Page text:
Culture

Here’s Why Puerto Rico’s Baseball Success Is Causing Hair Stylists To Scramble

Sports fans have never been shy about  showing love for their favorite team.

BLEACHER REPORT / YOUTUBE

The Raider Nation is not to be trifled with.

As Puerto Rico’s baseball team has dominated the 2017 World Baseball Classic, fans are starting to notice much more than the team’s outstanding play.

WORLD BASEBALL CLASSIC 2017 / YOUTUBE

That’s how it’s done!

Fans have noticed that almost every player on the team is sporting bleached or partly-dyed hair.

Gladys L. Saumell/YOUTUBE

This has earned the Puerto Rican baseball team the nickname “The Bleach Boys.”

TOP ALL SPORTS / YOUTUBE

And this has caused a problem for barbers and stylists in Puerto Rico. No, it’s not that barbers are running out of Kid-N-Play style haircuts to give out.

HOUSE PARTY / NEW LINE CINEMA

There’s always a surplus of those.

So many fans in Puerto Rico want to lighten their hair for the cause that stylists are running short on bleach and dye.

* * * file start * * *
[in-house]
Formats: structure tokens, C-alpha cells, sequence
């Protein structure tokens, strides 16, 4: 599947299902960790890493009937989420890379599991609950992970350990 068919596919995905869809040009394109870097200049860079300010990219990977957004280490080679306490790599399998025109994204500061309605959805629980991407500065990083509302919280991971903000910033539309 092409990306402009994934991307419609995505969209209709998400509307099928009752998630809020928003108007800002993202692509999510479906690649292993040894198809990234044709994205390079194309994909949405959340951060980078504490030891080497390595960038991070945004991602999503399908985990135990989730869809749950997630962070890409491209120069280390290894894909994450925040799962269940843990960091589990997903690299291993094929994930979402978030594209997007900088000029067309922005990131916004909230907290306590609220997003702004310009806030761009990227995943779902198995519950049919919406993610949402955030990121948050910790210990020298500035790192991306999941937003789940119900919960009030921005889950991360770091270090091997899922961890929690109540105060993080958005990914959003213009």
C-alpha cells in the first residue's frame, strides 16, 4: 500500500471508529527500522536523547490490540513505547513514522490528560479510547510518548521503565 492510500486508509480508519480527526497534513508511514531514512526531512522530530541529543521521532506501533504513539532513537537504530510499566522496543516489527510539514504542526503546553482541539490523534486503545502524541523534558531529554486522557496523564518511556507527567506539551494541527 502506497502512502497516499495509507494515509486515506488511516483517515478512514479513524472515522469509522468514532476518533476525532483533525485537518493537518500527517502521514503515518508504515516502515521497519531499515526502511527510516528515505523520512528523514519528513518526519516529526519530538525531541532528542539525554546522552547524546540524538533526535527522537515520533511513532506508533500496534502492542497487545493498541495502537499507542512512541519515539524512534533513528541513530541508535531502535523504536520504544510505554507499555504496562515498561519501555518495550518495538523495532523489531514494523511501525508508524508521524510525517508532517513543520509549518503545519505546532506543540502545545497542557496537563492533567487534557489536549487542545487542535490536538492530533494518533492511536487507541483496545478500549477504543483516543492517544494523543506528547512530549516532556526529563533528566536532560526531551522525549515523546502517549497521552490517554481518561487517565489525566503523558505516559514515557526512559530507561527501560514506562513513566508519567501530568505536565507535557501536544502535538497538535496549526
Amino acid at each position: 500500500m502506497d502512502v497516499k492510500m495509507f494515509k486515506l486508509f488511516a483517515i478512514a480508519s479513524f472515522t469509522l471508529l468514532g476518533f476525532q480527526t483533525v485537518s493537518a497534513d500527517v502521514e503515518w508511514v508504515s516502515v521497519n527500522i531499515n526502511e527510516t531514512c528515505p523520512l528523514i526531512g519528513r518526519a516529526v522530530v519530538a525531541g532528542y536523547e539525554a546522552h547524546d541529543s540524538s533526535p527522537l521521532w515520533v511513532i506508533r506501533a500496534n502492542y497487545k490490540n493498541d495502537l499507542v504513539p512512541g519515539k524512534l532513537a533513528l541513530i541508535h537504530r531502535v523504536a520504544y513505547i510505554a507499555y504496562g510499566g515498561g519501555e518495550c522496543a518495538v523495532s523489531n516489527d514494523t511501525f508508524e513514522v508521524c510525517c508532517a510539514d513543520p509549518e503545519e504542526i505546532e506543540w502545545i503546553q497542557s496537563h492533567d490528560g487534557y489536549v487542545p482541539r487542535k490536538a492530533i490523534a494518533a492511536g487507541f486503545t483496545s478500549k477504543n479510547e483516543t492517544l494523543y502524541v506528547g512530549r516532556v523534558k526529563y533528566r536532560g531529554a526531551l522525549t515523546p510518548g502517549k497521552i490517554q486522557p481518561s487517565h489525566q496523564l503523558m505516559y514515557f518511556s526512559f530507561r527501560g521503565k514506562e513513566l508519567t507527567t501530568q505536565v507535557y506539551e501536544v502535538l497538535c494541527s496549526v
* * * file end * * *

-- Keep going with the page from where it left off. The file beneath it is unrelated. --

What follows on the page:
TOP ALL SPORTS / YOUTUBE

Stylist Myrna Rios, who works in Puerto Rico’s Capital of San Juan, explained the problem to the Associated Press.

Ever since they began winning, this has not stopped. We have run out of the product in most of our stores.

Fans are even lightening their beards. That’s solidarity.

WORLD BASEBALL CLASSIC 2017 / YOUTUBE

Because of the product shortage, several dedicated fans have resorted to using wigs.

Gladys L. Saumell / YOUTUBE

We hope that’s a wig.

And while stylists are scrambling to meet demand, Puerto Rico’s team is excited by the hair-brained idea that’s united their fans.

運動狂熱 HighHeatSports / YOUTUBE

Infielder Carlos Correa told the Associated Press:

We have been able to unite our country with our blond hair. That’s what we want as players to unite our country, our people, and give them the best.

Be sure to check out Puerto Rico take on the U.S. in the championship game today.

READ: Puerto Rican Baseball Team Swear Up A Storm, Shouting Puñeta Live On TV After Victory

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Family Of Man Who Died From Taco Eating Contest Sue Fresno Grizzlies Owner

Entertainment

Family Of Man Who Died From Taco Eating Contest Sue Fresno Grizzlies Owner

Dana Hutchings, 41, entered a taco eating contest during a Fresno Grizzlies game in 2019. He choked and died during the contest and now his son has filed a lawsuit against the baseball team.